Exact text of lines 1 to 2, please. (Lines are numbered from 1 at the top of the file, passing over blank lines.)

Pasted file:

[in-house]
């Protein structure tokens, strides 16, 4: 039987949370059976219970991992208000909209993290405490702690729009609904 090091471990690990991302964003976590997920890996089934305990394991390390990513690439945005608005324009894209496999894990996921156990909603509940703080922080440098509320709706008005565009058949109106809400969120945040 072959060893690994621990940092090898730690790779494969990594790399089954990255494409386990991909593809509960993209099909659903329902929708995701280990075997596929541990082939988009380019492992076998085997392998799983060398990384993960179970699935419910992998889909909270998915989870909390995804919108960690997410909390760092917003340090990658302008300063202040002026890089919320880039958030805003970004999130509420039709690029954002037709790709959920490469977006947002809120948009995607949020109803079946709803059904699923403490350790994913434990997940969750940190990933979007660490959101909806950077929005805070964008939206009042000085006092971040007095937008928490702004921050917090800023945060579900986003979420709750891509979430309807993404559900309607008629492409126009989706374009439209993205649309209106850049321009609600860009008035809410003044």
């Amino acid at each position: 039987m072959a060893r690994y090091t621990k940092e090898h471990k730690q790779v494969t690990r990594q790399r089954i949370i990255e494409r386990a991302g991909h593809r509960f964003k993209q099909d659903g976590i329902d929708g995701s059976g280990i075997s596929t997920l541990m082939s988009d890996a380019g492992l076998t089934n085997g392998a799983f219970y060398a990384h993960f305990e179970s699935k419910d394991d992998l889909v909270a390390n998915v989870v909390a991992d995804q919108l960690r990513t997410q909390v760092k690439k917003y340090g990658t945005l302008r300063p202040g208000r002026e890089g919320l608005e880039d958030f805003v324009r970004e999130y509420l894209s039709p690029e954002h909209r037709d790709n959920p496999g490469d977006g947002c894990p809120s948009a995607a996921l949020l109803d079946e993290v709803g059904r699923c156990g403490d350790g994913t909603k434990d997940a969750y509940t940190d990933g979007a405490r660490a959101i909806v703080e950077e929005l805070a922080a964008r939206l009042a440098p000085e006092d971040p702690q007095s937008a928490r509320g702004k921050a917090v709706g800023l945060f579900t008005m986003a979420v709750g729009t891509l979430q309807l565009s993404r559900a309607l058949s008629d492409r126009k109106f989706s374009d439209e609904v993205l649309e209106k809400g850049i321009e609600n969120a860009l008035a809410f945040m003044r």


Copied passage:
[in-house]
């Protein structure tokens, strides 16, 4: 039987949370059976219970991992208000909209993290405490702690729009609904 090091471990690990991302964003976590997920890996089934305990394991390390990513690439945005608005324009894209496999894990996921156990909603509940703080922080440098509320709706008005565009058949109106809400969120945040 072959060893690994621990940092090898730690790779494969990594790399089954990255494409386990991909593809509960993209099909659903329902929708995701280990075997596929541990082939988009380019492992076998085997392998799983060398990384993960179970699935419910992998889909909270998915989870909390995804919108960690997410909390760092917003340090990658302008300063202040002026890089919320880039958030805003970004999130509420039709690029954002037709790709959920490469977006947002809120948009995607949020109803079946709803059904699923403490350790994913434990997940969750940190990933979007660490959101909806950077929005805070964008939206009042000085006092971040007095937008928490702004921050917090800023945060579900986003979420709750891509979430309807993404559900309607008629492409126009989706374009439209993205649309209106850049321009609600860009008035809410003044």